The Broken Wall: Part V of the Wallmaker Saga
Chapter 7: Mending Fences
"Heen! Nice doggy!" The former witch of the wastes exclaimed as the daemon rushed to her feet. The faded old woman scooped up the trembling scruffy animal and rocked him side to side like a baby.
"WHERE DID YOU GO!?" Markl thundered, catching up the fire daemon only to yelp and snatch back his hands as the living flame singed his skin.
"Nice to see you too! And here I was afraid I'd you all smashed to bits," Calcifer crackled crankily as he gyrated before the young wizard's face. "The Wall holds the worlds apart, stupid! When it broke all the daemons got pulled back into the Otherworld. You can't be in two places at once. Honestly, don't you humans know anything!"
"I had to fly the castle!" Markl replied hotly, not comprehending in the slightest anything the fire daemon said.
"Good! Now you see what I have to put up with every day!" But then the spark flared up a healthy shade of orange as he caught sight of Barimus. Wearily, which slow movements that bespoke his pain, the red wizard sat on one of the kitchen benches Theresa quickly righted. Defeat was etched into every line in the blond man's features and the sight sent a chill through Markl's heart.
"Oi! You've got Suliman's stick!" The daemon cried anxiously, "What are you waiting for, you ruddy wizard, go help Howl and Sophie!"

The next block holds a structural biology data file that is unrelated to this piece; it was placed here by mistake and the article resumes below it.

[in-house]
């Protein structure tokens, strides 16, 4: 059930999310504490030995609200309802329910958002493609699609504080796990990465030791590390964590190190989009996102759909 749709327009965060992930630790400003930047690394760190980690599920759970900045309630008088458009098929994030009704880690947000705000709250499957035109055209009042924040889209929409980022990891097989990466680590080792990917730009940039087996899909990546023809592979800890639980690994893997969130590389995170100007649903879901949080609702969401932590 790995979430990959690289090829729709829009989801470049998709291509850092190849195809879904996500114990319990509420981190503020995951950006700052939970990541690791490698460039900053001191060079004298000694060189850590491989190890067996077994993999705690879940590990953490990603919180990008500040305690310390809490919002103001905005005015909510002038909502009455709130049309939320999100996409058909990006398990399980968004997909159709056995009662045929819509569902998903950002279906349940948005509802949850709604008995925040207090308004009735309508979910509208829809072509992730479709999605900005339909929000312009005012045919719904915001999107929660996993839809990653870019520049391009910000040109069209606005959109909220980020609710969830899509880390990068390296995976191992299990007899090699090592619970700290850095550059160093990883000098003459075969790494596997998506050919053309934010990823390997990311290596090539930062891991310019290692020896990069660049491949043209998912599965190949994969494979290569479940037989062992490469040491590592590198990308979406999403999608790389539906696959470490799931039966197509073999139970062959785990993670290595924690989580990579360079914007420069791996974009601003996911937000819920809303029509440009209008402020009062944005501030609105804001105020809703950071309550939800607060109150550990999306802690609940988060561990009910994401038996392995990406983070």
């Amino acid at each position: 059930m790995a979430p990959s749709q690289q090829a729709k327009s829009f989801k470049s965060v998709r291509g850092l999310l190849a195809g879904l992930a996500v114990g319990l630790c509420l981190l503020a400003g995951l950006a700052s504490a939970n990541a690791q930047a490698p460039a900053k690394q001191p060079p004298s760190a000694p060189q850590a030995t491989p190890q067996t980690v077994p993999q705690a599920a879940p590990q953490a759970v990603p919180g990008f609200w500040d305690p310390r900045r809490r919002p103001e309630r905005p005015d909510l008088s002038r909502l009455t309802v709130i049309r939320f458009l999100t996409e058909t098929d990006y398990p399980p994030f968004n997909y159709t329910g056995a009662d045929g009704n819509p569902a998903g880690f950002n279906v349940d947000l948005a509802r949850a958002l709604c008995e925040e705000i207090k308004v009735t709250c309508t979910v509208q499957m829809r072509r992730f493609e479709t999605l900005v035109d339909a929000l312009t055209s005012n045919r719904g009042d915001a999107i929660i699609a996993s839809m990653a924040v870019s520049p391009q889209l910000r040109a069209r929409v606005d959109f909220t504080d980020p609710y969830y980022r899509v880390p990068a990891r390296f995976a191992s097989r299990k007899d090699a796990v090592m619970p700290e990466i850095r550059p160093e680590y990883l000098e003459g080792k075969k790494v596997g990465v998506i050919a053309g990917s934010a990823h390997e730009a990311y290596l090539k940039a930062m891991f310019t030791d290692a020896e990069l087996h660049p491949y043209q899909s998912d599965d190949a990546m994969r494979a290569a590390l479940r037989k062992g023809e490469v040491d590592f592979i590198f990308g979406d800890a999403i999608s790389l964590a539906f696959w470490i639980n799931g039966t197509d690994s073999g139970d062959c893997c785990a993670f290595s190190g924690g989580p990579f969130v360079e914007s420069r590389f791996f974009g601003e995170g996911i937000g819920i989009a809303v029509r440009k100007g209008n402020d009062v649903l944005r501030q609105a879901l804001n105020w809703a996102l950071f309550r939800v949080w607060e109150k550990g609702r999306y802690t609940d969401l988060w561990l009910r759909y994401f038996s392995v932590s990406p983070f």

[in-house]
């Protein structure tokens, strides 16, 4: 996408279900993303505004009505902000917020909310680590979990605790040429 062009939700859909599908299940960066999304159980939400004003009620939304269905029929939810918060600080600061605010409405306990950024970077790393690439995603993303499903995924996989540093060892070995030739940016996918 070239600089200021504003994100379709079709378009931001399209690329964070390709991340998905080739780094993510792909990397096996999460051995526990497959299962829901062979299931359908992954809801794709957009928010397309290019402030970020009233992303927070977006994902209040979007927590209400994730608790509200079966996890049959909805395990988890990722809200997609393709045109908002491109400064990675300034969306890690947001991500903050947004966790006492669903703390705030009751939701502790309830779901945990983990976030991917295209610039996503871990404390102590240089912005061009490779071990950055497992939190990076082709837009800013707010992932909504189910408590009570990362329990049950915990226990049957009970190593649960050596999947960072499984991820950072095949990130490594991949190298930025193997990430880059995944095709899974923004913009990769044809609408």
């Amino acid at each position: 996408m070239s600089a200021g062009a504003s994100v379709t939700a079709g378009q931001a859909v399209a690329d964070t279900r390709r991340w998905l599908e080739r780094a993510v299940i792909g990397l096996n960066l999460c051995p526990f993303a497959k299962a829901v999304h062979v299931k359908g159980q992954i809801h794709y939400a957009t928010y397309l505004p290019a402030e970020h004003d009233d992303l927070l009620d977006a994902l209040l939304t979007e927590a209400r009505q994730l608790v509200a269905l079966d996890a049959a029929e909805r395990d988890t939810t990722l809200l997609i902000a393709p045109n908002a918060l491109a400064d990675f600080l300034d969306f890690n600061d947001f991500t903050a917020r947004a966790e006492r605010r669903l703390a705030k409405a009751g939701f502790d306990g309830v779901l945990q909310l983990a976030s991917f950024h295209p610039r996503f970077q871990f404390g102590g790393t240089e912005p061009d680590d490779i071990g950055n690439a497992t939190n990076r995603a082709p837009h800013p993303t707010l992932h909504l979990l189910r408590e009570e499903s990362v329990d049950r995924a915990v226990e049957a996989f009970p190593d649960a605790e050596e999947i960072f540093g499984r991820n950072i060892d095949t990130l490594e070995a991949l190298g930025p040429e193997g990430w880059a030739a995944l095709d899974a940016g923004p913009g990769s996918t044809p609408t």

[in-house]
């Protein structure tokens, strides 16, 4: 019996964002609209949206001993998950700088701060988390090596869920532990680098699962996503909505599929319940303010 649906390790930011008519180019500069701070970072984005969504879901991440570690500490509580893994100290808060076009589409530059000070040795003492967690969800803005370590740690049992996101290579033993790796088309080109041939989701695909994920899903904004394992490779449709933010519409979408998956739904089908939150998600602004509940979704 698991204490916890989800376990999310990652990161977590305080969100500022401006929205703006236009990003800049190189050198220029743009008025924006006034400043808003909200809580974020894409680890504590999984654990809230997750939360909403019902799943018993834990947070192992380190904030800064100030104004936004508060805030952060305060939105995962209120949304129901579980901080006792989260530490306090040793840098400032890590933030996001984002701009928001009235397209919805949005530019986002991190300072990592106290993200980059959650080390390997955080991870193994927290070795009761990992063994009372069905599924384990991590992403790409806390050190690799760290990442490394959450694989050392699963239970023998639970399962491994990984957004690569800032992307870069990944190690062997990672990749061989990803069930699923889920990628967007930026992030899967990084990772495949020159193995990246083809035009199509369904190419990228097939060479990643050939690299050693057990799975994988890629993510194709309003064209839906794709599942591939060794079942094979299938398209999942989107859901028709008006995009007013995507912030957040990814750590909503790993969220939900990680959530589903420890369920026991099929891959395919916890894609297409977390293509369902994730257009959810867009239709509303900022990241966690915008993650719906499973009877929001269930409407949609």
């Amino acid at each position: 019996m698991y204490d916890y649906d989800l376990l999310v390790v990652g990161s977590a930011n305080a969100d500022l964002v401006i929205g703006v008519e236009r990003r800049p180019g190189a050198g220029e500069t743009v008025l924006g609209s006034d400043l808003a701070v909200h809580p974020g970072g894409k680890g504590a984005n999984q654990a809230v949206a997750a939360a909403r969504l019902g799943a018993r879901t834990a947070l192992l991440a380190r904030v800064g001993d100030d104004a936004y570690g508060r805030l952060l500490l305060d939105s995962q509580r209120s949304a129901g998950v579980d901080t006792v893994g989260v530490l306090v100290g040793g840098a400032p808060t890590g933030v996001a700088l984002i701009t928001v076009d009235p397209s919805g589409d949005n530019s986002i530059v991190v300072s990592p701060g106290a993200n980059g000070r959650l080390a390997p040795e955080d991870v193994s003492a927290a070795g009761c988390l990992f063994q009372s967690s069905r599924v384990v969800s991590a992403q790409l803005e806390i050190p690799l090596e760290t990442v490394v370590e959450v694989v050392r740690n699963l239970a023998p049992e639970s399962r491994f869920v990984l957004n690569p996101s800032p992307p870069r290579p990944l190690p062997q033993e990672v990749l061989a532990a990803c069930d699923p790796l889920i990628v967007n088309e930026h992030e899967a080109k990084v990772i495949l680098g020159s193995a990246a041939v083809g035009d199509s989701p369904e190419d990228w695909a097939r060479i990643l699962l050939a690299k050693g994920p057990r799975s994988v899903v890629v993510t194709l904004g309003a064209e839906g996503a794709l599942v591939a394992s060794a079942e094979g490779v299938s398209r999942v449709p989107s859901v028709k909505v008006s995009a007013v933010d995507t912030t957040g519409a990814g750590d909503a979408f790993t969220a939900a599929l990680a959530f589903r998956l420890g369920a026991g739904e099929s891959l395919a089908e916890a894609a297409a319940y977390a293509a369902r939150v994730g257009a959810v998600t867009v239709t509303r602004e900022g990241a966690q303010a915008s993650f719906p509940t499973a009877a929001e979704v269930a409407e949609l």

"The lights are changing again! They're getting fainter." Lettie screeched just as a bone jarring tremor passed through the castle, rattling the shelves and dislodging another fleet of pans from the walls.
Milly and Tilly screamed and clambered further into their mother's skirts even as she leaned dangerously out of the veranda door. Alex's large hands found purchase on the back of his wife's apron just as the quake hit. Theresa skittered forward and snatched a hold of the front of Markl's tunic, dragging him out of the path of a swinging lamp that missed his head by inches. But the Royal Wizard's voice cut through even the guttural moans of the world beneath their feet.
"Take a good look out the window, Calcifer," Barimus spoke through the press of his fingers, "This world is already torn apart far beyond Howl's ability to mend."
"That's it then?" Honey demanded in a hoarse voice, still clutching Mr. Hausa as though he were the only thing of certainty that existed in the world.
"Yes… That's it," The red wizard pronounced with bleak certainty.
The expression of utter desolation his golden eyes embodied perfect despair as he bowed his face into one hand. Calcifer melted into an astonished teal hue, shocked to silence by the Royal Sorcerer's reply. The lights in the room dimmed and flickered in response to the daemon's alarm as he dwindled small.